Using a Game Like Procedure as a Test of Executive Functions in Children


The thesis explores the use of a novel assessment tool called the Alien Game, which aims to measure concept formation (CF) abilities in children aged 6 to 11 years. CF is a key component of executive functions (EFs), which are higher-order cognitive processes that enable flexible and goal-directed behavior. EFs are important for academic achievement, social functioning, and mental health. However, existing tests of CF are often limited by cultural bias, linguistic demands, and low ecological validity. The Alien Game was designed to overcome these limitations by using a game-like format that involves sorting aliens into categories based on their features.


Examine the the Alien Game

The thesis consists of four studies that examine the validity, reliability, and utility of the Alien Game.


Psychometric properties

The first study investigates the psychometric properties of the Alien Game and compares it with two established tests of concept formation (CF) : the Wisconsin Card Sorting Test (WCST) and the Dimensional Change Card Sort (DCCS). The results show that the Alien Game has good internal consistency, test-retest reliability, and convergent validity with the WCST and the DCCS.


Developmental trajectory of CF abilities

The second study explores the developmental trajectory of concept formation (CF) abilities using the Alien Game and the DCCS across different age groups. The results indicate that CF abilities improve with age, and that the Alien Game is more sensitive to age-related differences than the DCCS.


Effects of socioeconomic status and language background

The third study examines the effects of socioeconomic status (SES) and language background on concept formation (CF) performance using the Alien Game and the WCST. The results reveal that SES and language background have no significant impact on CF performance, suggesting that the Alien Game is more culturally fair than the WCST.


Feasibility and acceptability

The fourth study evaluates the feasibility and acceptability of the Alien Game as an intervention tool for children with neurodevelopmental disorders (NDDs) such as autism spectrum disorder (ASD) and attention deficit hyperactivity disorder (ADHD). The results demonstrate that the Alien Game is well-received by children with NDDs and their parents, and that it can improve concept formation (CF) skills and self-regulation in children with ASD.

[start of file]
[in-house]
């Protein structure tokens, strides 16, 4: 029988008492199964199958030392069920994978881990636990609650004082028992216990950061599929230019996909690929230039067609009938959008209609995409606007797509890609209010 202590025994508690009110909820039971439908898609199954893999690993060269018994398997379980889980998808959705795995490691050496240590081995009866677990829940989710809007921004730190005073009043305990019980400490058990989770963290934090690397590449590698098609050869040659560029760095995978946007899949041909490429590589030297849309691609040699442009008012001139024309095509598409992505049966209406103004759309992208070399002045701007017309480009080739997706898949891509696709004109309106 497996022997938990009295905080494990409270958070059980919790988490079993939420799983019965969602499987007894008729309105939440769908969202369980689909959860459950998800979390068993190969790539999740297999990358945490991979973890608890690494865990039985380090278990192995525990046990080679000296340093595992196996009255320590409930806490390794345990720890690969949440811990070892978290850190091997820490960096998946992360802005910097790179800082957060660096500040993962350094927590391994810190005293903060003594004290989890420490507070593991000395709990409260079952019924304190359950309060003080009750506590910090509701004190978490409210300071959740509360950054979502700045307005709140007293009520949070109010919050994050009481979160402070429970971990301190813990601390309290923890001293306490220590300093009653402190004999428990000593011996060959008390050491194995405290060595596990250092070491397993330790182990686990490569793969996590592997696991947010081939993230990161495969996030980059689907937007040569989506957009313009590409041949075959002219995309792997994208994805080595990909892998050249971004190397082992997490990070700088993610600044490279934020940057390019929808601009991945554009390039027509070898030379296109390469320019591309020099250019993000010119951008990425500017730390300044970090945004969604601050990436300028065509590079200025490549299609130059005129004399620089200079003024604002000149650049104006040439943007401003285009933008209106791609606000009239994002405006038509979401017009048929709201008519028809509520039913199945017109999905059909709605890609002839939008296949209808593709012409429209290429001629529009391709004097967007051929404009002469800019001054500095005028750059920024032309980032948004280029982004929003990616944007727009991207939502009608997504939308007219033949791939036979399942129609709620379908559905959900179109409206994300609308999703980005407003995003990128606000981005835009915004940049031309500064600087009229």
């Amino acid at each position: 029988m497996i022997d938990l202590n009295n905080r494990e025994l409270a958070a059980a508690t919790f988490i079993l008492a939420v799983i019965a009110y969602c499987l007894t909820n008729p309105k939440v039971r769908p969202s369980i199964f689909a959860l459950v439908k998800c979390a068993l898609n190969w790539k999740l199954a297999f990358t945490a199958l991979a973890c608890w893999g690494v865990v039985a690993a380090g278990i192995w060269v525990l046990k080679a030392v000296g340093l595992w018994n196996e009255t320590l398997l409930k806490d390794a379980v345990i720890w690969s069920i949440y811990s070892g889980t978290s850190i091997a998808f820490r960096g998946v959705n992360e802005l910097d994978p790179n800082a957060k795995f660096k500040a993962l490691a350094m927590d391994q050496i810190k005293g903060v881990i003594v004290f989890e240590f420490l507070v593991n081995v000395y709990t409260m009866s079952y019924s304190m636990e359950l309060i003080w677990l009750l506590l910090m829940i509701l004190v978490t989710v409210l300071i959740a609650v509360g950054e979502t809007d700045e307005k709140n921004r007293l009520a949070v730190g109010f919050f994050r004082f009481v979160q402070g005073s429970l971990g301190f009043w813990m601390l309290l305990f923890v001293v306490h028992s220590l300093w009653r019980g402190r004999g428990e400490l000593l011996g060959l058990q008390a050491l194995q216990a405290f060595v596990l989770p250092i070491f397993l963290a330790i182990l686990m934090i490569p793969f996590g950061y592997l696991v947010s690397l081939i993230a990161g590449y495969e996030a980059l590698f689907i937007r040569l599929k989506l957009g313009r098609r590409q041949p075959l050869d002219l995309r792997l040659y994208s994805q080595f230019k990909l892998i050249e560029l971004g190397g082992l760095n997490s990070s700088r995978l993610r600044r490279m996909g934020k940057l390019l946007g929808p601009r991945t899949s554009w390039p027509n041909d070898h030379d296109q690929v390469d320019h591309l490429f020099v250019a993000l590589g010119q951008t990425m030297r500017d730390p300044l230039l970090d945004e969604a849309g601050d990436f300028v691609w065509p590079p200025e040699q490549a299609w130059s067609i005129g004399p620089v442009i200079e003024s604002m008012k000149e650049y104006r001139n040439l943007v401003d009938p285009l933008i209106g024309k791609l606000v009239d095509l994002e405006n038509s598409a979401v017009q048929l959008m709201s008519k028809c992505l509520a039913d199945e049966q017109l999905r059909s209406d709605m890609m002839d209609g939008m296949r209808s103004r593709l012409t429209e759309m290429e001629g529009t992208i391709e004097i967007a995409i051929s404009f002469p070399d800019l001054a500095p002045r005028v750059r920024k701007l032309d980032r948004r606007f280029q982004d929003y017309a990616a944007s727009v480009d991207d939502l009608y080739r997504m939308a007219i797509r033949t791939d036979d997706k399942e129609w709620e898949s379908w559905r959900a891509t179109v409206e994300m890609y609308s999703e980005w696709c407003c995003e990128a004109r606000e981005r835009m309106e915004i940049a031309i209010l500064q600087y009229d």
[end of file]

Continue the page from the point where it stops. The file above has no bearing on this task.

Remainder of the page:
The thesis concludes that the Alien Game is a valid, reliable, and useful measure of concept formation (CF) abilities in children, and that it has potential applications for assessment, intervention, and research in clinical and educational settings. The thesis also discusses the limitations, implications, and future directions of the research



Q1. What are executive functions and why are they important?


Ans. Executive functions are a set of cognitive processes that enable us to plan, organize, monitor, and control our thoughts, actions, and emotions. They are important for various aspects of our daily functioning, such as learning, problem-solving, decision-making, self-regulation, and social interaction.


Q2. How are concept formation abilities related to executive functions?


Ans. Concept formation is the ability to identify and categorize common features or patterns among different stimuli. It is related to executive functions because it involves working memory, attention, inhibition, flexibility, and reasoning. Concept formation helps us to understand and generalize information, as well as to adapt to changing situations.


Q3. What are the problems with current tests of concept formation?


Ans. Current tests of concept formation, such as the Wisconsin Card Sorting Test (WCST) and the Category Test, have several limitations. They are often time-consuming, complex, boring, and culturally biased. They also rely on verbal instructions and feedback, which may not be suitable for some populations, such as children, older adults, or people with language impairments.


Q4. How does the Alien Game measure concept formation abilities in a game-like way?


Ans. The Alien Game is a novel computerized test of concept formation that was developed by the researcher of the study. It uses a game-like format to make the task more engaging and motivating for the participants. The Alien Game presents the participants with a series of images of aliens that vary in four features: color, shape, eyes, and mouth. The participants have to figure out the rule that determines which aliens belong to the same group, based on the feedback they receive after each response. The Alien Game measures the participants’ accuracy, speed, and number of errors in applying the rule.




Leave a Comment

Your email address will not be published. Required fields are marked *

Scroll to Top